R EFORM M OVEMENTS The mentally ill Dorothea Dix launched a crusade to create special hospitals for the mentally ill. An indefatigable (tireless) champion of reform, Dix travelled more than 10,000 miles and visited almost every state. Dix and other reformers created the first generation of American mental asylums. By the 1850s there were special hospitals in 28 states. Temperance In the early 1800s, America had over 14,000 distilleries producing 25 million gallons of alcoholic drink each year. By 1830, Americans drank 5 gallons of alcohol per capita. The Temperance Movement was a widespread campaign to convince Americans to drink less alcohol or to drink none at all. Founded in 1826, the American Society for the Promotion of Temperance soon boasted 5,000 state and local temperance groups. Their campaign against “Demon rum” worked. By the mid-1840s Americans drank just 2 gallons of alcohol per capita.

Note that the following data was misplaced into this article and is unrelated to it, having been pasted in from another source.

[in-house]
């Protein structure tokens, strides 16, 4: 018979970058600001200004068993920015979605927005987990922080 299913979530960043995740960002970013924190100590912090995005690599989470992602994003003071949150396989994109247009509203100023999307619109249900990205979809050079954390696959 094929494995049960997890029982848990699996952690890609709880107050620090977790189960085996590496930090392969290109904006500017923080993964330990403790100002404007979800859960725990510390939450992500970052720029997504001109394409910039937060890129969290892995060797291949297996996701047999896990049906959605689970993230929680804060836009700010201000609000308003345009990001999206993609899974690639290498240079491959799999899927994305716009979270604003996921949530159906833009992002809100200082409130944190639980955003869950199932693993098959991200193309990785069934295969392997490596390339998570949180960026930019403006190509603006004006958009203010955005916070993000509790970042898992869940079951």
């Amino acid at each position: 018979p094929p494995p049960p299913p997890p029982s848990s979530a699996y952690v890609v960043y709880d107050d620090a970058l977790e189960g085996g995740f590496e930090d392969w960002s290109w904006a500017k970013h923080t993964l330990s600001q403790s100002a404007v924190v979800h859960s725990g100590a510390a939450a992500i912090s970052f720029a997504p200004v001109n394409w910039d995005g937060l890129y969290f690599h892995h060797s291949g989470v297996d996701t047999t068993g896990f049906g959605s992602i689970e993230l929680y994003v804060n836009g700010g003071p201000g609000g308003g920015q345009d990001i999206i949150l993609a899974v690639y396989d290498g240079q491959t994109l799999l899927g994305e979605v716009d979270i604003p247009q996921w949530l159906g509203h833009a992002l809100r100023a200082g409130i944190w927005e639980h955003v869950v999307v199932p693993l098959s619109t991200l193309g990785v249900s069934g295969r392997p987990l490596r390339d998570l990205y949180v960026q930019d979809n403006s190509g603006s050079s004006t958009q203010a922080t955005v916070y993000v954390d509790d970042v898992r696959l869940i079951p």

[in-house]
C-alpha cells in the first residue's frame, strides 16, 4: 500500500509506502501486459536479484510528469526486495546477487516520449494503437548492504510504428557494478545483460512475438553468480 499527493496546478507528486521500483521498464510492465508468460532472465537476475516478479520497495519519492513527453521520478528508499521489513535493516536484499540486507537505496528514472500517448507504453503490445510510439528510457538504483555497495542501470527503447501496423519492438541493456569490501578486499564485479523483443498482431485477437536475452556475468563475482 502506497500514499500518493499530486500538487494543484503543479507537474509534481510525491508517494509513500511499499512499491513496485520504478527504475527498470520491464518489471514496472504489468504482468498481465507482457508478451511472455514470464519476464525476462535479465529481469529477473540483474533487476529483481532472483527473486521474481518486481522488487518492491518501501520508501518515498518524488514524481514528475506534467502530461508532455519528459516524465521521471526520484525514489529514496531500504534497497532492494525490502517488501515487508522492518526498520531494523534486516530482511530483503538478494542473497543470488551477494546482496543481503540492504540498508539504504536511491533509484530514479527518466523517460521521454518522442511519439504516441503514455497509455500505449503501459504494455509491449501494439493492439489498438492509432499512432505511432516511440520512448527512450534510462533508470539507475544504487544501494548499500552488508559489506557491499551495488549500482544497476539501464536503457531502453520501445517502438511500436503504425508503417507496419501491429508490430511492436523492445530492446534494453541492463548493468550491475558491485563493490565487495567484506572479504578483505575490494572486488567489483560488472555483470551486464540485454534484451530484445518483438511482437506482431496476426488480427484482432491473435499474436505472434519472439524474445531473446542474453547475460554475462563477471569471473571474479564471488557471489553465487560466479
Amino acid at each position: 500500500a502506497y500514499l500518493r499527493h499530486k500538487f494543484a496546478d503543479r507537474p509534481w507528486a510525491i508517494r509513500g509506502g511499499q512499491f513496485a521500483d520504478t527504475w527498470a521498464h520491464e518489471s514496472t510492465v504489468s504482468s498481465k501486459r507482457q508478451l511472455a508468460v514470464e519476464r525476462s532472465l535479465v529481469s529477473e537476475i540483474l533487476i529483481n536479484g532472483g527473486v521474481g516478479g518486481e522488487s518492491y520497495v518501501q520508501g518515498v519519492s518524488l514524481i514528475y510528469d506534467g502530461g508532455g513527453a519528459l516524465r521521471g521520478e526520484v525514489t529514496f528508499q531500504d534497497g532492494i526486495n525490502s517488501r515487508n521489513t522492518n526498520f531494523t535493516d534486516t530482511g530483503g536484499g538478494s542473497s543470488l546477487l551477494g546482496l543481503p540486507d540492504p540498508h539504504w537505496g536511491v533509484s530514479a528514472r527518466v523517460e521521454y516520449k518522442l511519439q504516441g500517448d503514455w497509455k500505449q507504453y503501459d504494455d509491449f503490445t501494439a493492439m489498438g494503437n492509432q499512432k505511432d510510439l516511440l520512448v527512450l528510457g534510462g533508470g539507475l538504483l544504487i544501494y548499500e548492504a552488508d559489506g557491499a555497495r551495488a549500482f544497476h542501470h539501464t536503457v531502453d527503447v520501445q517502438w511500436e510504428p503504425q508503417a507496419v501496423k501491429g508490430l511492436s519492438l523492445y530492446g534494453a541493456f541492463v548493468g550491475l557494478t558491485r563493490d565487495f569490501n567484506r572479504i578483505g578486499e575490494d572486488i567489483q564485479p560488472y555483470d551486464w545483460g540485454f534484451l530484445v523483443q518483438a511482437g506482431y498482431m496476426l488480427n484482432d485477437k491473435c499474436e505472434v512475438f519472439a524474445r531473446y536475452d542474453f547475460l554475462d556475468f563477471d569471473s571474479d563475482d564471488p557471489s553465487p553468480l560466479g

T RANSCENDENTALISM The Transcendentalists were a small group of writers and thinkers who lived in and around Boston. The leading Transcendentalists included Ralph Waldo Emerson, Henry David Thoreau, and Margaret Fuller. The Transcendentalists published a journal of literature, art, and ideas called The Dial, Margaret Fuller served as its first editor. Transcendentalism included the following key beliefs: The divinity of man: The Transcendentalists believed that God lived within each individual. Each person possessed an inner soul or spirit and thus a capacity to find spiritual truth. The value of human intuition: The Transcendentalists condemned logic and reason. They believed that human intuition transcended or rose above the limits of reason. Intuition enabled humans to discover and understand spiritual truths. Nonconformity and dissent: The Transcendentalists were fiercely and uncompromisingly individualistic. They repudiated (rejected) the “tyranny of the majority.” “If a man does not keep pace with his companions,” Thoreau wrote, “perhaps it is because he hears a different drummer.” The importance of nature: The Transcendentalists believed that truth could be found in nature. Transcendentalists viewed communion with nature as a religious experience that enlightened their soul. For example, Thoreau turned away fro the artificiality of “civilized” life and lived for two years in a cabin at the edge of Walden Pond near Concord. He strove to acquire self-knowledge by living close to nature.